Charles Bradley dazzled the crowd during his performance at the Daptone Super Soul Revue. Photo: Angela H. Brown
How did you hear about the band?
I first heard about Charles Bradley after he played The State Room in SLC last year. SLUG's former managing editor, Jeanette Moses, came in the office the next day exclaiming about his show the night before. At this time Bradley wasn't on my radar, although I was familiar with his label mates, Sharon Jones and the Dap Kings. For the next week, everywhere I went I ran into friends speaking about the Charles Bradley show. When I saw he was playing SXSW, I knew I couldn't miss him.
How was their stage presence?
I've been listing to a lot of Ike and Tina lately, and one of the records I've been spinning is their Live at Carnegie Hall. One of the reasons why I love the live recording is because it gives the younger generation a sense of what the '60s soul revue shows were like. Charles Bradley's show performance followed this old school format. A Master Of Ceremony came out and introduced the first act. Menahan Street Band (Bradley's 8-piece band) hit the stage warming up the crowd for a good 30 minutes. Next, one of Bradley's horn players annonuced that Charles Bradley was coming out. The first thing he did was proclaim his love for each and everyone of us. Bradley's stage presence radiated emotion, love, hardship, loss, and humanity's will to keep carryin' on. His dance moves, flashy costumes and soulful screams command everyone's attention.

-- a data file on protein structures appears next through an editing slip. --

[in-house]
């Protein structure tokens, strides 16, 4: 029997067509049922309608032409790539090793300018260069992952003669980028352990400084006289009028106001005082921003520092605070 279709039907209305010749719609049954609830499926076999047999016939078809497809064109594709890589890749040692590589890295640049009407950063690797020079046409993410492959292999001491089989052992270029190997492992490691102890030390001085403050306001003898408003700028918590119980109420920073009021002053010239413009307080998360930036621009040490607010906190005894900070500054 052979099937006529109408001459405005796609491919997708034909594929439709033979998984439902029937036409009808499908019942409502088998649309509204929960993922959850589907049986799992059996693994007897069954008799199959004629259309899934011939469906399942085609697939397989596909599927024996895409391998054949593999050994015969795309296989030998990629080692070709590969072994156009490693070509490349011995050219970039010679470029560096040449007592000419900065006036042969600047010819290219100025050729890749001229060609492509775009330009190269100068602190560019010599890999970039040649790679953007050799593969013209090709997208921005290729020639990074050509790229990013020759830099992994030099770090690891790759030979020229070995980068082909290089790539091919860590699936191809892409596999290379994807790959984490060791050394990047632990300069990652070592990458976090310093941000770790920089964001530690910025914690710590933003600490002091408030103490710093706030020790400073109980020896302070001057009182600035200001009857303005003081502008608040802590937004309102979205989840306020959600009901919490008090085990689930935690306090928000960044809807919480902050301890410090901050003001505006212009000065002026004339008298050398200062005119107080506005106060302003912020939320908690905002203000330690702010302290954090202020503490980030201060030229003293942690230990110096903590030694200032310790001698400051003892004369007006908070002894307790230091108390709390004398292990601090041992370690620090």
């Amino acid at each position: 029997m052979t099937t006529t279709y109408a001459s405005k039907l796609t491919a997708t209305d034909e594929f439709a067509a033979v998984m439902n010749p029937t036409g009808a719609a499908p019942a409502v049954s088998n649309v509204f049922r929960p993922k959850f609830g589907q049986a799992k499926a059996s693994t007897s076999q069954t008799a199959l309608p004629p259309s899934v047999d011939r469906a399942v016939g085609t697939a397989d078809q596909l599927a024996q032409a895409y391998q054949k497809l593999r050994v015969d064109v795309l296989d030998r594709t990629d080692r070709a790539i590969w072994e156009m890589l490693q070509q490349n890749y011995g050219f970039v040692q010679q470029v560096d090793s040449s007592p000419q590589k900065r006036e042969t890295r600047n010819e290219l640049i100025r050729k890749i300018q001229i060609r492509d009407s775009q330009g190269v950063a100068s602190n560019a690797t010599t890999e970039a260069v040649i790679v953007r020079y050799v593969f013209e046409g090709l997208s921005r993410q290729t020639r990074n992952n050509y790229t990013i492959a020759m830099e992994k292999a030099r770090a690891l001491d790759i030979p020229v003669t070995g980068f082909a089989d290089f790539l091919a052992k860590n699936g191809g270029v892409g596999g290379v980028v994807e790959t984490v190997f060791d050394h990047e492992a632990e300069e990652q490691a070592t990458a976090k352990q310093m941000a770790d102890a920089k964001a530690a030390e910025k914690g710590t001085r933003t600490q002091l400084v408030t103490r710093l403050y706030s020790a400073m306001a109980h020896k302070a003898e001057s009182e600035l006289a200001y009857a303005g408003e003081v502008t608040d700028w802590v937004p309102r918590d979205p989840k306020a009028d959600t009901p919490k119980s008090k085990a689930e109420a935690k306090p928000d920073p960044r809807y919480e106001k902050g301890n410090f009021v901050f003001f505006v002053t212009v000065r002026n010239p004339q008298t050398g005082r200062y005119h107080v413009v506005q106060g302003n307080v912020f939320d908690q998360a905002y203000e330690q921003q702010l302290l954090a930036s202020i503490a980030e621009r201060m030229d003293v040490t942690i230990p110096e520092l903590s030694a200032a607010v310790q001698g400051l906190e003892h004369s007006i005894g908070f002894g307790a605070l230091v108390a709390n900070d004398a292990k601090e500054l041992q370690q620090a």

If you could see this band perform with any other musical group, who would it be?
James Brown, the godfather of soul. I'd love to see James Brown command the Menahan Street Band. I can only imagine what amazing dance moves he could teach Charles Bradley … although Bradley does have many of his own awe-inspiring moves.
If you could make out with any instrument being played on stage, which one and why?
I'd make out with the trumpet, because it seems like it might be the easiest and most fun to tongue.
What was the best song they played?
"Why is it so Hard to Make it in America," was my favorite song they played. To fully illustrate his lyrics, at one point Bradley swung the mic stand onto his back and walked dramatically as if he was carrying the burdens of the world on his shoulders. Bradley's performance of his classic tune brought many audience members to tears and after the large cape cod I'd drank on an empty stomach, I, too, found myself wiping away a tear.